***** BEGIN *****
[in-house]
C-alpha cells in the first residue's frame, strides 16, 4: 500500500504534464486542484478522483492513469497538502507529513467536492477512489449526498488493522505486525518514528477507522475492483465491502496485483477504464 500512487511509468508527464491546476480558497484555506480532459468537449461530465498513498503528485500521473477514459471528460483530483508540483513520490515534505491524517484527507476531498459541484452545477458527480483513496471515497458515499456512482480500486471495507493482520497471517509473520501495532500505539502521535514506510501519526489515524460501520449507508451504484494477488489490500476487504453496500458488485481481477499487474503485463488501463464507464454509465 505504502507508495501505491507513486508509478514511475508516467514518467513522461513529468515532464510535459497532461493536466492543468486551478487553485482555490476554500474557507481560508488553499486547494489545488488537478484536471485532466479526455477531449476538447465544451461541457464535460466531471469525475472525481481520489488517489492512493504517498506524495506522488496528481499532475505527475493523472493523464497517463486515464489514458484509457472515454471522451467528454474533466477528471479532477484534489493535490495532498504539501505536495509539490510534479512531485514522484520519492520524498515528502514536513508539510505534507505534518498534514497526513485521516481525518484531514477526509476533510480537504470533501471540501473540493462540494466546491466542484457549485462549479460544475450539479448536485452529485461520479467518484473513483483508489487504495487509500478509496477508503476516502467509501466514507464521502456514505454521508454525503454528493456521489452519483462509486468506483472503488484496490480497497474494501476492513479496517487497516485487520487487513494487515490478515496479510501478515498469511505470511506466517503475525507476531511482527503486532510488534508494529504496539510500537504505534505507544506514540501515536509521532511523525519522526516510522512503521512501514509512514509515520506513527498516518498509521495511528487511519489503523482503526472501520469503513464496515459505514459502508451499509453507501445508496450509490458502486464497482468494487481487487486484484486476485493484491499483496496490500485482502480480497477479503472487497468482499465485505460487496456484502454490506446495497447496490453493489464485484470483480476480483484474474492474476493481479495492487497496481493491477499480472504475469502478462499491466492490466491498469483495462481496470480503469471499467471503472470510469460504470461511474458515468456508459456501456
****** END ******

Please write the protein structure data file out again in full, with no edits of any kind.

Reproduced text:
[in-house]
C-alpha cells in the first residue's frame, strides 16, 4: 500500500504534464486542484478522483492513469497538502507529513467536492477512489449526498488493522505486525518514528477507522475492483465491502496485483477504464 500512487511509468508527464491546476480558497484555506480532459468537449461530465498513498503528485500521473477514459471528460483530483508540483513520490515534505491524517484527507476531498459541484452545477458527480483513496471515497458515499456512482480500486471495507493482520497471517509473520501495532500505539502521535514506510501519526489515524460501520449507508451504484494477488489490500476487504453496500458488485481481477499487474503485463488501463464507464454509465 505504502507508495501505491507513486508509478514511475508516467514518467513522461513529468515532464510535459497532461493536466492543468486551478487553485482555490476554500474557507481560508488553499486547494489545488488537478484536471485532466479526455477531449476538447465544451461541457464535460466531471469525475472525481481520489488517489492512493504517498506524495506522488496528481499532475505527475493523472493523464497517463486515464489514458484509457472515454471522451467528454474533466477528471479532477484534489493535490495532498504539501505536495509539490510534479512531485514522484520519492520524498515528502514536513508539510505534507505534518498534514497526513485521516481525518484531514477526509476533510480537504470533501471540501473540493462540494466546491466542484457549485462549479460544475450539479448536485452529485461520479467518484473513483483508489487504495487509500478509496477508503476516502467509501466514507464521502456514505454521508454525503454528493456521489452519483462509486468506483472503488484496490480497497474494501476492513479496517487497516485487520487487513494487515490478515496479510501478515498469511505470511506466517503475525507476531511482527503486532510488534508494529504496539510500537504505534505507544506514540501515536509521532511523525519522526516510522512503521512501514509512514509515520506513527498516518498509521495511528487511519489503523482503526472501520469503513464496515459505514459502508451499509453507501445508496450509490458502486464497482468494487481487487486484484486476485493484491499483496496490500485482502480480497477479503472487497468482499465485505460487496456484502454490506446495497447496490453493489464485484470483480476480483484474474492474476493481479495492487497496481493491477499480472504475469502478462499491466492490466491498469483495462481496470480503469471499467471503472470510469460504470461511474458515468456508459456501456